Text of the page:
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Gourmet Traveller Signature Collection tableware by Robert Gordon

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Cider-roasted spatchcock with potatoes, apple, garlic and sage


You will need to begin this recipe 1 day ahead.

You'll need

  Spatchcocks 4 spatchcocks 600 gm kipfler potatoes, scrubbed and halved lengthways 2 small red onions, cut into wedges 2 golden delicious apples, cored and cut into wedges 1 head garlic, cloves separated 60 ml (¼ cup) each olive oil and dry cider 4 slices flat pancetta, coarsely torn 12 small sage leaves   Sage marinade ¼ cup sage leaves, coarsely torn 1 tbsp thyme leaves 2 cloves garlic, coarsely chopped 1 lemon, zest grated and juiced 80 ml (1/3 cup) olive oil

Method

  • 01
  • For sage marinade, process sage, thyme, garlic, lemon rind and juice in a food processor until coarsely chopped, add olive oil and season to taste with sea salt and freshly ground black pepper.
  • 02
  • Wash spatchcocks and pat dry with absorbent paper. Place in a bowl, pour marinade over birds, turning to coat, then cover with plastic wrap and marinate for 3 hours or overnight.
  • 03
  • Place potatoes in a large saucepan, cover with cold salted water and bring to the boil. Cook for 10 minutes or until half-cooked, drain and combine in a bowl with onion, apple, garlic and olive oil. Season to taste.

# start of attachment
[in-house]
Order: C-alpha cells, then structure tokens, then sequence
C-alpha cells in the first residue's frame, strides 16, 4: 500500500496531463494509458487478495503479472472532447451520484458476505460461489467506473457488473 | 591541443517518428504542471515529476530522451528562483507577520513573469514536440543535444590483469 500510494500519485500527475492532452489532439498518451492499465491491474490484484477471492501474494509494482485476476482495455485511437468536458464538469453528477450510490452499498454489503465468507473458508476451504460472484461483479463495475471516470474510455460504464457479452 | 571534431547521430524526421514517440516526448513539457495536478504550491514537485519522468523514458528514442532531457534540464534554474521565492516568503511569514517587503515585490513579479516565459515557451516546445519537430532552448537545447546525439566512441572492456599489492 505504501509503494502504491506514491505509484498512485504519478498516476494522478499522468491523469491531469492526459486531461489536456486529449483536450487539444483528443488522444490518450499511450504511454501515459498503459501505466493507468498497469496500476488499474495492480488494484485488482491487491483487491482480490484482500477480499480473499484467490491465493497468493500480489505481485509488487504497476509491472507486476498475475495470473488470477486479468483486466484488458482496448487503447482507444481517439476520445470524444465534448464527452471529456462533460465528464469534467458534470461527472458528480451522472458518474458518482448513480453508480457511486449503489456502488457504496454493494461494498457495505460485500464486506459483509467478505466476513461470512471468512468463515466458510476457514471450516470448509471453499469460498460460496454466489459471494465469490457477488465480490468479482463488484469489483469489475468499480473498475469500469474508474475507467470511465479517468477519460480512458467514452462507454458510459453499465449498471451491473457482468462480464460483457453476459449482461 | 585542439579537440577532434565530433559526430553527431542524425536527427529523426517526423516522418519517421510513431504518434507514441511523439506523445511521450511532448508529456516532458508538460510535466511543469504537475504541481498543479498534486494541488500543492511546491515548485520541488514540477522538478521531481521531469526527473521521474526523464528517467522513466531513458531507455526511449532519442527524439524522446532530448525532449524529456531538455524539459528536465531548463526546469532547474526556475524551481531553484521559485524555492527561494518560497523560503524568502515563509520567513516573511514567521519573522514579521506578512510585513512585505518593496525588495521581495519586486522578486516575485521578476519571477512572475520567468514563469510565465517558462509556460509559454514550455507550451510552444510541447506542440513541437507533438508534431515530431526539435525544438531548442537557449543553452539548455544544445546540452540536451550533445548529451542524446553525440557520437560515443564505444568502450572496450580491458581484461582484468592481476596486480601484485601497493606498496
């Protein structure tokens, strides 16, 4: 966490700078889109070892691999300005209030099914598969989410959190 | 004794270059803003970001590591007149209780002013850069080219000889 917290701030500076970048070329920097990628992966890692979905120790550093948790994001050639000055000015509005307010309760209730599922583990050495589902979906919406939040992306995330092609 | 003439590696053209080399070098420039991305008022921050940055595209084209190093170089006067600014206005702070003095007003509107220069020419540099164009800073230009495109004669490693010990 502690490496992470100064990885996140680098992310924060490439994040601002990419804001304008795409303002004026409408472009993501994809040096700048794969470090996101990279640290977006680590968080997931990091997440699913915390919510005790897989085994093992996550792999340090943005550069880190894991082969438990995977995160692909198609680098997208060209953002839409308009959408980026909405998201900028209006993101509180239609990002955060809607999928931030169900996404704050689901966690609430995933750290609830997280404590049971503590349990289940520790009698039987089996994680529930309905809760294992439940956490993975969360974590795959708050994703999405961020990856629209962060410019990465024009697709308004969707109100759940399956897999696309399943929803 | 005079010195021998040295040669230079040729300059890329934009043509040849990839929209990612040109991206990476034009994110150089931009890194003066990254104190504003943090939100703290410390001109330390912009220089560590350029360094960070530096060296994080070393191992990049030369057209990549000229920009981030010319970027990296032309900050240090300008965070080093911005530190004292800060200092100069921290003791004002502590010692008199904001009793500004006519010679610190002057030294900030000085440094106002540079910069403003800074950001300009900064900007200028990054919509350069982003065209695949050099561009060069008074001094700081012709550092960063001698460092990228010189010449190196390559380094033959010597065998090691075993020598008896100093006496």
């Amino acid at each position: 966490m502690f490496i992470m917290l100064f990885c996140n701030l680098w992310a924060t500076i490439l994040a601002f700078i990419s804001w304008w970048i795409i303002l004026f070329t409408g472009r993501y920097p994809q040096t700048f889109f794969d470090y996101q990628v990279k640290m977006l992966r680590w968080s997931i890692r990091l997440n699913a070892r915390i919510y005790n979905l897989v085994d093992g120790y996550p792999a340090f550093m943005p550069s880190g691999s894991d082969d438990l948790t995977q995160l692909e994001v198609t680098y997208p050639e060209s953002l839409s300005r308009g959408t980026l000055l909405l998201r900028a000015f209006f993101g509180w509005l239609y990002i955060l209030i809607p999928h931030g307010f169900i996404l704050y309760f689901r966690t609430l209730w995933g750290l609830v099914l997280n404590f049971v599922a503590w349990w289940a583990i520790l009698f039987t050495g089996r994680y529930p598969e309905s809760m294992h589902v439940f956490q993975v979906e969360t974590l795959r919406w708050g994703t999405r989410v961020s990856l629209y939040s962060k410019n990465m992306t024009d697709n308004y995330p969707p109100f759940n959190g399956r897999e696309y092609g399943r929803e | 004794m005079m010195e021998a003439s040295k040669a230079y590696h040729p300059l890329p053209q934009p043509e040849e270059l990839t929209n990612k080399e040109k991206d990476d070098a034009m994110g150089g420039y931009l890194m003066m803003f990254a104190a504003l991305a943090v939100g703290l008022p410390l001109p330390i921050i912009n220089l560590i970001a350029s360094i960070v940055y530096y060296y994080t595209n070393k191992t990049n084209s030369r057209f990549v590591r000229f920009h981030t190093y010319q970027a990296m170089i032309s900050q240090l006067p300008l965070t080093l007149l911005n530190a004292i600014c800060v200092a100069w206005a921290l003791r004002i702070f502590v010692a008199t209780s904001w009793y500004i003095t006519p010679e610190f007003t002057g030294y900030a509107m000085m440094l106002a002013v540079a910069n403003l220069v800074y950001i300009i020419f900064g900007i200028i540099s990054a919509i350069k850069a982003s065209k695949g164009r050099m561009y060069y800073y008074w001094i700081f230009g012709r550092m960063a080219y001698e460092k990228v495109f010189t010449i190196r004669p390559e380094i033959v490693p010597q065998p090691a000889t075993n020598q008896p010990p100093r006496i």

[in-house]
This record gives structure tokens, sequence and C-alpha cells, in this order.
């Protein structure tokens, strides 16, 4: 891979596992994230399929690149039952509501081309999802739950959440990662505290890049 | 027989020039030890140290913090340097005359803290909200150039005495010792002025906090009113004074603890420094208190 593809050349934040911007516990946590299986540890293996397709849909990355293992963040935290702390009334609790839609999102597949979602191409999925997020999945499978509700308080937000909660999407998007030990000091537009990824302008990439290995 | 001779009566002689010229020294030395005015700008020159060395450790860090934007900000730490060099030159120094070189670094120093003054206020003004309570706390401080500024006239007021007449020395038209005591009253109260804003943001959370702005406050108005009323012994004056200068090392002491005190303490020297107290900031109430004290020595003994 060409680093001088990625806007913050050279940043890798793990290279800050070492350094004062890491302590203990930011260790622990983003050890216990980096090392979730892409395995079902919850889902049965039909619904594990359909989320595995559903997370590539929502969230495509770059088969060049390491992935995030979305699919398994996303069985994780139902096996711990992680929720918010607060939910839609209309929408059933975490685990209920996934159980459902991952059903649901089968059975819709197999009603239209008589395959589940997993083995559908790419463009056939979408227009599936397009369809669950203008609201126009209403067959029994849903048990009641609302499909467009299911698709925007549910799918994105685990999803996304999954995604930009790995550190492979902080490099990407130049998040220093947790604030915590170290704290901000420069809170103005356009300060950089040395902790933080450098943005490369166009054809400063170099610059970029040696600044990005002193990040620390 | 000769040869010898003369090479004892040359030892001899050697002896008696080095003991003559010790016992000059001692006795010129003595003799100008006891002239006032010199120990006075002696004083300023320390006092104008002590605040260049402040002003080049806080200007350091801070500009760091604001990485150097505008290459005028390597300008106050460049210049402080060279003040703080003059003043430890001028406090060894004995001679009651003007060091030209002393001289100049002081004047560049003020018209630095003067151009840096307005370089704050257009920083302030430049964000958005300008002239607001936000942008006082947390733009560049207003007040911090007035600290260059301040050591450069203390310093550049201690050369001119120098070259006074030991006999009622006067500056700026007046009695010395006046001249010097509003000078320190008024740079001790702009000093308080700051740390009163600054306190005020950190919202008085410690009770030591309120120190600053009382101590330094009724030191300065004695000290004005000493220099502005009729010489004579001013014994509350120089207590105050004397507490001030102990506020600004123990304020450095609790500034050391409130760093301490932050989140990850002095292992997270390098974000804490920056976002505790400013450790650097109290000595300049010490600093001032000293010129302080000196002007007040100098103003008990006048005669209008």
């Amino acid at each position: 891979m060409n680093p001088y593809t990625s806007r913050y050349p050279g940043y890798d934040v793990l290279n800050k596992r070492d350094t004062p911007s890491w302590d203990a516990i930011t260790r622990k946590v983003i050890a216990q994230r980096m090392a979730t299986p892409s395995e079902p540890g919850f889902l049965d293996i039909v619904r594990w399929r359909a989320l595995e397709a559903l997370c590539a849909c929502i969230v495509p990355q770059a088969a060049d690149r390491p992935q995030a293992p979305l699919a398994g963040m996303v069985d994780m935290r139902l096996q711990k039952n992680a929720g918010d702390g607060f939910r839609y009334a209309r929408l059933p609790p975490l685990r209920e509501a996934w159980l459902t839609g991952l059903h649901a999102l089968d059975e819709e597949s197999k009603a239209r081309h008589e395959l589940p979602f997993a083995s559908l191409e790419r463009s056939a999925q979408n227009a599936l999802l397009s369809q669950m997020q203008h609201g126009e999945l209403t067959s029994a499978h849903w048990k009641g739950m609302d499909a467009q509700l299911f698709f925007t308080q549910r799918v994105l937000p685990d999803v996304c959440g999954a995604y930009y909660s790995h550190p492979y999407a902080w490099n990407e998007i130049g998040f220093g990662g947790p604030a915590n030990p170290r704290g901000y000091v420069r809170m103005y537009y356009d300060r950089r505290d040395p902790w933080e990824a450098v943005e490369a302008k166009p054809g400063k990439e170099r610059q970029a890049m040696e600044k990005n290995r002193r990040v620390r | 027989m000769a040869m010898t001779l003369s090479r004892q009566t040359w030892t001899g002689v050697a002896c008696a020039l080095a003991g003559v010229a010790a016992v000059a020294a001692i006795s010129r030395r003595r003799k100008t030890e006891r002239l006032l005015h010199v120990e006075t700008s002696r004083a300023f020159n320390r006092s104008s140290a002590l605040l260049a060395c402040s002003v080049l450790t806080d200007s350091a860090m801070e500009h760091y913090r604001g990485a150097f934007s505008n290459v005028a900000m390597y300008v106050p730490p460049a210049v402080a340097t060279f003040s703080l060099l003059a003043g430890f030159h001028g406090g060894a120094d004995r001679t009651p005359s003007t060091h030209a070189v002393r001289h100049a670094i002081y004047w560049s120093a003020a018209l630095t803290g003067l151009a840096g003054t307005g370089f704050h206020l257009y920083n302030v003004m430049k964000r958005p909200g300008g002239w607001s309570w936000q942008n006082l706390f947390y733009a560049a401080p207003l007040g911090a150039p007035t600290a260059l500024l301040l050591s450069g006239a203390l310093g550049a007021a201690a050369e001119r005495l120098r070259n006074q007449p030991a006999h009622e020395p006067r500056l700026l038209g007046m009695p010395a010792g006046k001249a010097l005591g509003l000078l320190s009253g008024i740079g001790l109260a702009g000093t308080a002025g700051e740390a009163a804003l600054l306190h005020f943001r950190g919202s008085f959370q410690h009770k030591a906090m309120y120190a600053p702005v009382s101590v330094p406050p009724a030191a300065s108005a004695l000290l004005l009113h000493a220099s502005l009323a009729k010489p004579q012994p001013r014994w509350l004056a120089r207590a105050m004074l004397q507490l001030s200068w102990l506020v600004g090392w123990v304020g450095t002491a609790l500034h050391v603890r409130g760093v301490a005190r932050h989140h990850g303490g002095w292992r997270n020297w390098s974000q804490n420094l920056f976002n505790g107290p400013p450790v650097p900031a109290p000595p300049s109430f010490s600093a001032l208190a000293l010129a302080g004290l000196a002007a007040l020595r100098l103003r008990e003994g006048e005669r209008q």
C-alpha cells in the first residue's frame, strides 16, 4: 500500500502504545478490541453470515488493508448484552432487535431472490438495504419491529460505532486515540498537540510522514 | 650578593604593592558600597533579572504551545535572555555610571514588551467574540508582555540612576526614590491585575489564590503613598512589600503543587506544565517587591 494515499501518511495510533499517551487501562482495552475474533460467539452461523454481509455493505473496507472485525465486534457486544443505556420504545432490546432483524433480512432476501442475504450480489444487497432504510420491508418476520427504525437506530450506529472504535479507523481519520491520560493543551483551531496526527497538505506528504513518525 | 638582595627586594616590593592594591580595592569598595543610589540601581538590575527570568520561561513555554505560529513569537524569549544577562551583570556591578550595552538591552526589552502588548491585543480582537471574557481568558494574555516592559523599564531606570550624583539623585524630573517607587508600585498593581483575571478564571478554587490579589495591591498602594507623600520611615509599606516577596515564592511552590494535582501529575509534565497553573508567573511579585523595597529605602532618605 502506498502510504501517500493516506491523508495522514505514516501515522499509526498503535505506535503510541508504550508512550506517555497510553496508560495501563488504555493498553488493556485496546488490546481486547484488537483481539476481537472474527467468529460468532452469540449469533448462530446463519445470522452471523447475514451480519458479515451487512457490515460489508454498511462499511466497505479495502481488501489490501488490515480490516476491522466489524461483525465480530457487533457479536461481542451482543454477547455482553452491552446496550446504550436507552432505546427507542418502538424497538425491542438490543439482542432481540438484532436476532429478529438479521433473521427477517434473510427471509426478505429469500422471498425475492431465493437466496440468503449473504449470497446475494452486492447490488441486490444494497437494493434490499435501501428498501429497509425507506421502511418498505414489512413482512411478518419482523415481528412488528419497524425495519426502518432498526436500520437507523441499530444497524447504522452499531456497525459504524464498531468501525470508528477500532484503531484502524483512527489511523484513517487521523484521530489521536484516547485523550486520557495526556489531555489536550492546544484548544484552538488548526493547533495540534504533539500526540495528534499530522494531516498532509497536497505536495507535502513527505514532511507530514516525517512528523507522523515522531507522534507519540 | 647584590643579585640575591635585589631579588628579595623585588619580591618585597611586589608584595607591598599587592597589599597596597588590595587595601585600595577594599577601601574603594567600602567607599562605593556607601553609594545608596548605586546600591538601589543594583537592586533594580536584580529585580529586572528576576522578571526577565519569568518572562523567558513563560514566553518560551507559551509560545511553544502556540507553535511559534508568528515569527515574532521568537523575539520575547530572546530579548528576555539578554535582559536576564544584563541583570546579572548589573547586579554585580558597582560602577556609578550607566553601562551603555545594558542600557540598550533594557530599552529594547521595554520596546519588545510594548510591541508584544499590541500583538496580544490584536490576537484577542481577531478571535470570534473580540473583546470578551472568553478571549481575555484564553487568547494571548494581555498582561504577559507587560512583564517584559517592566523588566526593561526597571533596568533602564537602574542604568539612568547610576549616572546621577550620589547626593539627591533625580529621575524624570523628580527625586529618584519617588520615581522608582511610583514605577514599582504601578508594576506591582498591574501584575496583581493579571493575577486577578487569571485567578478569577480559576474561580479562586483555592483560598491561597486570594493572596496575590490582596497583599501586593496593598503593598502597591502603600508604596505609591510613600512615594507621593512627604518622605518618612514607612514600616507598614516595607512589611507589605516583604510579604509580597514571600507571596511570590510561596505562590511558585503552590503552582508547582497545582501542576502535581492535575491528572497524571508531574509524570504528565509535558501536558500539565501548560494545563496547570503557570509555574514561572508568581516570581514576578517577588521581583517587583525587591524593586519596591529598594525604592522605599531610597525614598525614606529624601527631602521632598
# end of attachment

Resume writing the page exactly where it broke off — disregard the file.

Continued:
• 04
  • Preheat oven to 200C. Heat a roasting pan in oven for 15 minutes or until very hot, add potato mixture and cook for 20 minutes, shaking pan occasionally. Drain spatchcocks from marinade, place on top of vegetables and cook for 20 minutes or until starting to turn golden. Pour cider over, scatter with pancetta and sage leaves and cook for another 15 minutes or until golden and vegetables are tender. Serve with pan juices.

Cooking apples

When it comes to cooking, all apples (and there are lots of 'em!) aren't created equal. The glossy green Granny smith is arguably the best apple for cooking, especially in purées and sauces. Its natural tartness makes it ideal for relishes. golden delicious apples have juicy, aromatic flesh and are perfect to use when you want apples to hold their shape after cooking (as in our cider-roasted spatchcock). They are also suited to apple tarts and could be used in place of Braeburns in the apple, ginger and almond cake. Crisp and juicy braeburns, with a pink-red blush against green skin, are great baking apples, although some would argue they are best enjoyed when eaten raw. Another blushing variety is the pink lady, a cross between golden delicious and Lady Williams. A very popular eating apple, its firm dense flesh also holds up well to caramelising, baking and for use in pies. Dark red and elongated, red delicious are the least suited to cooking. They're best put to use thinly sliced raw through salads, where their sweetness is beautifully offset with a piquant dressing. Other great cooking apples include cox's orange pippin, lady williams and, if you can get your hands on them, crabapples, which make the finest tarte Tatin you could hope to eat (look out for the John Downie variety).


At A Glance

  • Serves 4 people
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At A Glance

  • Serves 4 people

Featured in

Aug 2007

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